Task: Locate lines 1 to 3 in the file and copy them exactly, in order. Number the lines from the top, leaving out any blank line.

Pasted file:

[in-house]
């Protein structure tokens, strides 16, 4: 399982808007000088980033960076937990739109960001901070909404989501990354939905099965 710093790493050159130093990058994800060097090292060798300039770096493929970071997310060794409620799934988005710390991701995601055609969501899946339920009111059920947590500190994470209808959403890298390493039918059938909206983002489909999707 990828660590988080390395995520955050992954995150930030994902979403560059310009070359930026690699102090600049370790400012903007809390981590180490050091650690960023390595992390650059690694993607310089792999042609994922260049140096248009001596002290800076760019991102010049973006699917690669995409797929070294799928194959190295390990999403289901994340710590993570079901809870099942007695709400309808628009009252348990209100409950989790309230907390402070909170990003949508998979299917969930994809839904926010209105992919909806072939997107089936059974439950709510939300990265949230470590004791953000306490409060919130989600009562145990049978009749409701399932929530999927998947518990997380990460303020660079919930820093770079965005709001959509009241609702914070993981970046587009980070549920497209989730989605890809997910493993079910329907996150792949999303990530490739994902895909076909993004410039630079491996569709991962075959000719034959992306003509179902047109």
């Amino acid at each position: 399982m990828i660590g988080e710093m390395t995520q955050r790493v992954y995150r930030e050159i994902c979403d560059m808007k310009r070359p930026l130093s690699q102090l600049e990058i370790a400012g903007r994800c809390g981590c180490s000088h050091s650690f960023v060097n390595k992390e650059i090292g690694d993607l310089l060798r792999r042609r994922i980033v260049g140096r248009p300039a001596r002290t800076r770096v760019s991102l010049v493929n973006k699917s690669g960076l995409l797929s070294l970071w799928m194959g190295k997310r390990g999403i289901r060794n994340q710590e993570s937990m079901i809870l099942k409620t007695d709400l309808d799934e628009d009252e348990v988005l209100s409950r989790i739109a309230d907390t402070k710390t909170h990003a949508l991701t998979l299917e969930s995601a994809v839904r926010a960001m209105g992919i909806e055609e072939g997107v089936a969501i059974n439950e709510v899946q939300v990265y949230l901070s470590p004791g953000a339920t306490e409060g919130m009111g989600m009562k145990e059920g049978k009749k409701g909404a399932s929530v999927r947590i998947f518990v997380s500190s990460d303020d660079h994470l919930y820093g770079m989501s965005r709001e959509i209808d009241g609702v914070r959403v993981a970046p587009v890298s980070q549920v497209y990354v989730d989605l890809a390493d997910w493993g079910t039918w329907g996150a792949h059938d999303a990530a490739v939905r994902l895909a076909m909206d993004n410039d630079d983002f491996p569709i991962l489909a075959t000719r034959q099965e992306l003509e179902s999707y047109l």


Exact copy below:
[in-house]
């Protein structure tokens, strides 16, 4: 399982808007000088980033960076937990739109960001901070909404989501990354939905099965 710093790493050159130093990058994800060097090292060798300039770096493929970071997310060794409620799934988005710390991701995601055609969501899946339920009111059920947590500190994470209808959403890298390493039918059938909206983002489909999707 990828660590988080390395995520955050992954995150930030994902979403560059310009070359930026690699102090600049370790400012903007809390981590180490050091650690960023390595992390650059690694993607310089792999042609994922260049140096248009001596002290800076760019991102010049973006699917690669995409797929070294799928194959190295390990999403289901994340710590993570079901809870099942007695709400309808628009009252348990209100409950989790309230907390402070909170990003949508998979299917969930994809839904926010209105992919909806072939997107089936059974439950709510939300990265949230470590004791953000306490409060919130989600009562145990049978009749409701399932929530999927998947518990997380990460303020660079919930820093770079965005709001959509009241609702914070993981970046587009980070549920497209989730989605890809997910493993079910329907996150792949999303990530490739994902895909076909993004410039630079491996569709991962075959000719034959992306003509179902047109």
């Amino acid at each position: 399982m990828i660590g988080e710093m390395t995520q955050r790493v992954y995150r930030e050159i994902c979403d560059m808007k310009r070359p930026l130093s690699q102090l600049e990058i370790a400012g903007r994800c809390g981590c180490s000088h050091s650690f960023v060097n390595k992390e650059i090292g690694d993607l310089l060798r792999r042609r994922i980033v260049g140096r248009p300039a001596r002290t800076r770096v760019s991102l010049v493929n973006k699917s690669g960076l995409l797929s070294l970071w799928m194959g190295k997310r390990g999403i289901r060794n994340q710590e993570s937990m079901i809870l099942k409620t007695d709400l309808d799934e628009d009252e348990v988005l209100s409950r989790i739109a309230d907390t402070k710390t909170h990003a949508l991701t998979l299917e969930s995601a994809v839904r926010a960001m209105g992919i909806e055609e072939g997107v089936a969501i059974n439950e709510v899946q939300v990265y949230l901070s470590p004791g953000a339920t306490e409060g919130m009111g989600m009562k145990e059920g049978k009749k409701g909404a399932s929530v999927r947590i998947f518990v997380s500190s990460d303020d660079h994470l919930y820093g770079m989501s965005r709001e959509i209808d009241g609702v914070r959403v993981a970046p587009v890298s980070q549920v497209y990354v989730d989605l890809a390493d997910w493993g079910t039918w329907g996150a792949h059938d999303a990530a490739v939905r994902l895909a076909m909206d993004n410039d630079d983002f491996p569709i991962l489909a075959t000719r034959q099965e992306l003509e179902s999707y047109l």